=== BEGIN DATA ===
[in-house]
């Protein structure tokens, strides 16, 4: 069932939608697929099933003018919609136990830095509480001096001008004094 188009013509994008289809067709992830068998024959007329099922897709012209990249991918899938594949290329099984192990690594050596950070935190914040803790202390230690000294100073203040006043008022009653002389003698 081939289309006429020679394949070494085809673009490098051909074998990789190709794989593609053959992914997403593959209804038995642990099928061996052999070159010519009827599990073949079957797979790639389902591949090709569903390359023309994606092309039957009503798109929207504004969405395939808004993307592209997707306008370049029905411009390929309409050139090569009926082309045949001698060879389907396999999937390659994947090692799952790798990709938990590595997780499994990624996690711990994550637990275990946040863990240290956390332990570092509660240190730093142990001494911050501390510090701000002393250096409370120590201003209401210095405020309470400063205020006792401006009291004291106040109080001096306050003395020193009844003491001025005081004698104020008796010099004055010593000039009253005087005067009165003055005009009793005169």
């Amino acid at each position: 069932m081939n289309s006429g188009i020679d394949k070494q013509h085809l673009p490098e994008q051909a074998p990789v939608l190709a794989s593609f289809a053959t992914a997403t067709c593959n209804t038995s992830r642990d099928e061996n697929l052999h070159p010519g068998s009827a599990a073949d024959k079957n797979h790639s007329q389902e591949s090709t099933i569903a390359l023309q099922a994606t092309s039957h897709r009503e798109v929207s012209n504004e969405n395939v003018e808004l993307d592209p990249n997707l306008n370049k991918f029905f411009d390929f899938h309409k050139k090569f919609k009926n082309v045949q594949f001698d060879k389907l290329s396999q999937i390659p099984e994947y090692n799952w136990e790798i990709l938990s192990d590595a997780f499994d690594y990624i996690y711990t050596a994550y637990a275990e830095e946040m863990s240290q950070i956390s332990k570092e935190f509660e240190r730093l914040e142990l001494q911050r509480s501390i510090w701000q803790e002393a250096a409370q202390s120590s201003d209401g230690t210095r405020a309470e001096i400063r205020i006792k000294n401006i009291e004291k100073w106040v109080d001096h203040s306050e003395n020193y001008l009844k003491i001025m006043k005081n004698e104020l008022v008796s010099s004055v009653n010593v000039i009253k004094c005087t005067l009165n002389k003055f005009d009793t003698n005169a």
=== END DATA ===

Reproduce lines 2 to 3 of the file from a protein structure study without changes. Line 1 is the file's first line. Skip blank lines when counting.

């Protein structure tokens, strides 16, 4: 069932939608697929099933003018919609136990830095509480001096001008004094 188009013509994008289809067709992830068998024959007329099922897709012209990249991918899938594949290329099984192990690594050596950070935190914040803790202390230690000294100073203040006043008022009653002389003698 081939289309006429020679394949070494085809673009490098051909074998990789190709794989593609053959992914997403593959209804038995642990099928061996052999070159010519009827599990073949079957797979790639389902591949090709569903390359023309994606092309039957009503798109929207504004969405395939808004993307592209997707306008370049029905411009390929309409050139090569009926082309045949001698060879389907396999999937390659994947090692799952790798990709938990590595997780499994990624996690711990994550637990275990946040863990240290956390332990570092509660240190730093142990001494911050501390510090701000002393250096409370120590201003209401210095405020309470400063205020006792401006009291004291106040109080001096306050003395020193009844003491001025005081004698104020008796010099004055010593000039009253005087005067009165003055005009009793005169």
């Amino acid at each position: 069932m081939n289309s006429g188009i020679d394949k070494q013509h085809l673009p490098e994008q051909a074998p990789v939608l190709a794989s593609f289809a053959t992914a997403t067709c593959n209804t038995s992830r642990d099928e061996n697929l052999h070159p010519g068998s009827a599990a073949d024959k079957n797979h790639s007329q389902e591949s090709t099933i569903a390359l023309q099922a994606t092309s039957h897709r009503e798109v929207s012209n504004e969405n395939v003018e808004l993307d592209p990249n997707l306008n370049k991918f029905f411009d390929f899938h309409k050139k090569f919609k009926n082309v045949q594949f001698d060879k389907l290329s396999q999937i390659p099984e994947y090692n799952w136990e790798i990709l938990s192990d590595a997780f499994d690594y990624i996690y711990t050596a994550y637990a275990e830095e946040m863990s240290q950070i956390s332990k570092e935190f509660e240190r730093l914040e142990l001494q911050r509480s501390i510090w701000q803790e002393a250096a409370q202390s120590s201003d209401g230690t210095r405020a309470e001096i400063r205020i006792k000294n401006i009291e004291k100073w106040v109080d001096h203040s306050e003395n020193y001008l009844k003491i001025m006043k005081n004698e104020l008022v008796s010099s004055v009653n010593v000039i009253k004094c005087t005067l009165n002389k003055f005009d009793t003698n005169a």